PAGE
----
As we near the end of our tour around the smart biotech companies working on a hair loss cure, we take a look at Kyocera’s impressive work on stem cells.
Kyocera might, at first glance, seem an unlikely candidate to deliver a hair loss cure. The company was founded in Japan in 1959 as a specialist in fine ceramics and steadily built the business, expanding to become an international player with offices in the USA and Germany. By 1972 they were using their skills around ceramics to enter the brave new world of information technology, delivering multi-layered ceramic packages for large-scale integrated circuits. The early eighties saw a series of mergers with electronics companies, it would set the tone for the next decade or more as the business used acquisitions to enter many new markets where they saw an opportunity to use their R&D abilities to carve out market share.
The 3M Yen that it required to set the company up, back in 1959, is now dwarfed by annual revenues today in excess of 1.5 trillion Yen. They are a major player in more industries and market sectors than you could shake a stick at. Fortunately, for hair loss sufferers the world over, on Kyocera’s to-do list is to produce a hair loss treatment based on some breathtakingly twenty-first-century science.
Kyocera has teamed up with two very young, very smart Japanese biotechs. One is Organ Technologies, a small research company that has its focus on regenerative medicine… they have taken out patents on reproduced teeth… which you would think might make sprouting some new hair a relatively simple task. The second is an outfit called Riken Center for Developmental Biology, like Organ Technologies they are focussed on regenerative medicine and have a phenomenal catalog of innovation behind them.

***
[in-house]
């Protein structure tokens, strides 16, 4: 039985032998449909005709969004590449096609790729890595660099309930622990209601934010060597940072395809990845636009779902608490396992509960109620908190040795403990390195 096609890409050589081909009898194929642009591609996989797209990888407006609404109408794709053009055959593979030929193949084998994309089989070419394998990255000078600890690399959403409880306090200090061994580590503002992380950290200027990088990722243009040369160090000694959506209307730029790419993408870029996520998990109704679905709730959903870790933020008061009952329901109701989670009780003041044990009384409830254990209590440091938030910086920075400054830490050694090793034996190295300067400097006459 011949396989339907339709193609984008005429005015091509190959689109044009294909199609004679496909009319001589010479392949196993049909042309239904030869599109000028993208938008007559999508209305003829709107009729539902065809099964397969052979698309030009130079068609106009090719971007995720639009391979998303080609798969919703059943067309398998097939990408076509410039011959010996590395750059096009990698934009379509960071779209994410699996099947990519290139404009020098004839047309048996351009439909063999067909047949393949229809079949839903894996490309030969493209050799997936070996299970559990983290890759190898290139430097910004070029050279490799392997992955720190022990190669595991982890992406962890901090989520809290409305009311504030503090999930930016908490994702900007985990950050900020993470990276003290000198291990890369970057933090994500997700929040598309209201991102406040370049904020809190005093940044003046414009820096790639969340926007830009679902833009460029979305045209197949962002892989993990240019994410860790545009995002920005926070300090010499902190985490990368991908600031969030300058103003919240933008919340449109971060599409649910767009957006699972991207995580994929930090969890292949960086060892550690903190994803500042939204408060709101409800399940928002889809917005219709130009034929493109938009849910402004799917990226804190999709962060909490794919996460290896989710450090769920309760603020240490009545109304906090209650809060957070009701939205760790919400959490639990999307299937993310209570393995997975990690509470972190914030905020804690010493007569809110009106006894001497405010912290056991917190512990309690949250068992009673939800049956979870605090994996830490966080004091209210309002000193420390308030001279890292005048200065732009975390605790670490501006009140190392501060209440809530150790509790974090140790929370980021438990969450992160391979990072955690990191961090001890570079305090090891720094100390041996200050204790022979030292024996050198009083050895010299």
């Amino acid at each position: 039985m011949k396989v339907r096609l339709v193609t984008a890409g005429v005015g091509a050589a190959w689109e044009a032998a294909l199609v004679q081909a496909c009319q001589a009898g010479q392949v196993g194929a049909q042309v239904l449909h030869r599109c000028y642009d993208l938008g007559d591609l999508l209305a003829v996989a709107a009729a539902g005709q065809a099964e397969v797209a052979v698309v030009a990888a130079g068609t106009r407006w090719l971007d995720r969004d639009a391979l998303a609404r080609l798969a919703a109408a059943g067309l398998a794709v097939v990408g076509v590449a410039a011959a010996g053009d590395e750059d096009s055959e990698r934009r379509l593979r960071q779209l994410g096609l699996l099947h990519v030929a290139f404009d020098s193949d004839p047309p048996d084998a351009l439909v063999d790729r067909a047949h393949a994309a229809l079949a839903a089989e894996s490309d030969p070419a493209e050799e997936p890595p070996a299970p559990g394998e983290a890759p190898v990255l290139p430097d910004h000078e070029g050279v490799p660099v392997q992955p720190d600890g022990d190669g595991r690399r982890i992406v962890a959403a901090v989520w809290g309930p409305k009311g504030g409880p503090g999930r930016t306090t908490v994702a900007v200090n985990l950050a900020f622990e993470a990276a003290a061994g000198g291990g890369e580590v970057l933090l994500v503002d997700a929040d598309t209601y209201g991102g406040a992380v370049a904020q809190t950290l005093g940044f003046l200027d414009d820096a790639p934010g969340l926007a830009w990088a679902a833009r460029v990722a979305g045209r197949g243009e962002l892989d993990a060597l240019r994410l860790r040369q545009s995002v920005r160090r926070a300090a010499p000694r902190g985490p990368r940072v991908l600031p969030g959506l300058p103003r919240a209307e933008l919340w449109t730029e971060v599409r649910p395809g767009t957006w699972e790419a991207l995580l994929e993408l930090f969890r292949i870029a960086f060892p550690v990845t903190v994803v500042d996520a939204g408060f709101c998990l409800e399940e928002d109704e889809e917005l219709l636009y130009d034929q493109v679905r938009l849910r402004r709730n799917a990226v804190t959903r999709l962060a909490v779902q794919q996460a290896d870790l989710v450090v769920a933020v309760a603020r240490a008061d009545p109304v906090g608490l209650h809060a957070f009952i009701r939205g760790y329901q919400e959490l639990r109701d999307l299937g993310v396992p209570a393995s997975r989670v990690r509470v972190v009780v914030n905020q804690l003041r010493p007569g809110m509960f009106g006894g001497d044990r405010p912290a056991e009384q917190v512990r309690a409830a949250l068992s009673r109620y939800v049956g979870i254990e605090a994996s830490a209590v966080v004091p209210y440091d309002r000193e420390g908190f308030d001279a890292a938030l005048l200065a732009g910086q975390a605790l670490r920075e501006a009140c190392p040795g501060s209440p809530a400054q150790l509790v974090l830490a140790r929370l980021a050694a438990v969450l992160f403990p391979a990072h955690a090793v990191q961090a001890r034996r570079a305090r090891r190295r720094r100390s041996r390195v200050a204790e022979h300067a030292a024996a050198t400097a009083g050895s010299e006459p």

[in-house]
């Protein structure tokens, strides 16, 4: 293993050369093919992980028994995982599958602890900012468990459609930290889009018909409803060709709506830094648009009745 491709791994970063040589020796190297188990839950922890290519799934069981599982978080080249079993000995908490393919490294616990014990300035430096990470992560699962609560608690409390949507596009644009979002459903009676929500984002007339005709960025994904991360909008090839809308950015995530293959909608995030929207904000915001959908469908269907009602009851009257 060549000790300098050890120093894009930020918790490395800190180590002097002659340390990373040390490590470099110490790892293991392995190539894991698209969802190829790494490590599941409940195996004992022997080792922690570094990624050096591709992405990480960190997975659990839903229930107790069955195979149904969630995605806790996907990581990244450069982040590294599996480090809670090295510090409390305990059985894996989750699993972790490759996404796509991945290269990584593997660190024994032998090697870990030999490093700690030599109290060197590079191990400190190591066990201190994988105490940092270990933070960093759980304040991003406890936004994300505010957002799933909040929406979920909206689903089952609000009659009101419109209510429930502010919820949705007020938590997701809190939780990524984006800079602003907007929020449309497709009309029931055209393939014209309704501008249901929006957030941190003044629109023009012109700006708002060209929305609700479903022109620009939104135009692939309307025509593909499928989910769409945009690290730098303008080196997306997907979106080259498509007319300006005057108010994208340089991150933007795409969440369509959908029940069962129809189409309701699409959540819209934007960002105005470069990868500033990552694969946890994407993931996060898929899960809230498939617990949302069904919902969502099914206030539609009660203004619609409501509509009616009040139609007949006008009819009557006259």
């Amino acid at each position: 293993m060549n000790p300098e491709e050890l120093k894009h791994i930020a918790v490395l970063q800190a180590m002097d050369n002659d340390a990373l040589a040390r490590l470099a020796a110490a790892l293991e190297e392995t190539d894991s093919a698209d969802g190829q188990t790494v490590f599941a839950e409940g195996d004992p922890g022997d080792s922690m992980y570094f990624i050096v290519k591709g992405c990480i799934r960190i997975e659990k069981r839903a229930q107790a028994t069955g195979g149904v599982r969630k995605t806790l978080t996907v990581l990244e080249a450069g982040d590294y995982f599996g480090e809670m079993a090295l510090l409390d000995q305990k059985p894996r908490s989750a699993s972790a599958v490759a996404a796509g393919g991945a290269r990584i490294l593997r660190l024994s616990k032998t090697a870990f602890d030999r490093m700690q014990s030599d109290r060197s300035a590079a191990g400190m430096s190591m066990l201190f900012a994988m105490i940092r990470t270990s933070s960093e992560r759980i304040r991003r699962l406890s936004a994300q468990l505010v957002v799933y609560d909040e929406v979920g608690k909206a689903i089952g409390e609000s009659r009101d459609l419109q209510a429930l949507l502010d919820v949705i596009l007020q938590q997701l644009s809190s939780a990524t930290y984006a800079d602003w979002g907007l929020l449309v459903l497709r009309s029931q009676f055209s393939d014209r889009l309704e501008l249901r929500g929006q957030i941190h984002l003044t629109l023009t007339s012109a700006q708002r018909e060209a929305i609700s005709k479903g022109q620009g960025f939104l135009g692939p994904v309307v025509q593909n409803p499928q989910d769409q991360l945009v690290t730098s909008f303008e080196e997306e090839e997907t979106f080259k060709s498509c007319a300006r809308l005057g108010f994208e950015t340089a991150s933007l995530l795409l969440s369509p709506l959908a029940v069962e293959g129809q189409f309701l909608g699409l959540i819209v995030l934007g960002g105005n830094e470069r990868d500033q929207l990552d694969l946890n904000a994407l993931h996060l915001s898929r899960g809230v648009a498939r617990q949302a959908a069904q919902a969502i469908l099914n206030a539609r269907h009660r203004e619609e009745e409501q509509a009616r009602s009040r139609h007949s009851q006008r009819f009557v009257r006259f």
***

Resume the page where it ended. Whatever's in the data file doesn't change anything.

The three, Kyocera, Riken and Organ Technologies, have been collaborating on some stem cell research aimed at a hair loss cure… or at the very least to make hair transplants a thing of the past. The limitations of transplants are well-known, harvest scars chief among them. But even if you find your way, with deep enough pockets, to a good surgeon, they are only able to relocate a limited number of follicles… and they will take 6 months to “settle” before you can judge the success of the treatment. Even then there are issues with size and orientation, where the relocated hairs are mature and taken from the back of the head they look substantially different from the fine hairs normally seen at the hairline. In addition, the original orientation of the follicle may be lost in relocation so that they grow out in odd directions, further adding to the slightly wrong finish.
Hair Follicle Primordiums
We know, it was a new word on us when we first saw it in one of their press releases, but that is the nature of groundbreaking medicine… the need to create new words for never seen before products. In this case the product is arrived at by taking follicles from the patients own head. Just a few though. These follicles have their stem cells isolated which are then multiplied in the lab. These cells are combined in what they describe as a 3D environment before being “packaged” ready for delivery back into the same patient’s scalp… via a series of injections.
HIS Hair Clinic
This work is at the very early, pre-clinical, stage. But the quality of the achievements already made by both Riken and Organ, combined with the smarts and financial muscle of Kyocera should give everyone cause for hope that something meaningful will come out of it. Their prognosis is that the treatment will be able to deliver impressive density over a similar timescale to a modern FUT transplant, though it is likely to be the job of a surgeon to administer the injections suggesting cost will be a barrier for many. At least in its early years. We will continue to watch their progress and report back on any momentum.
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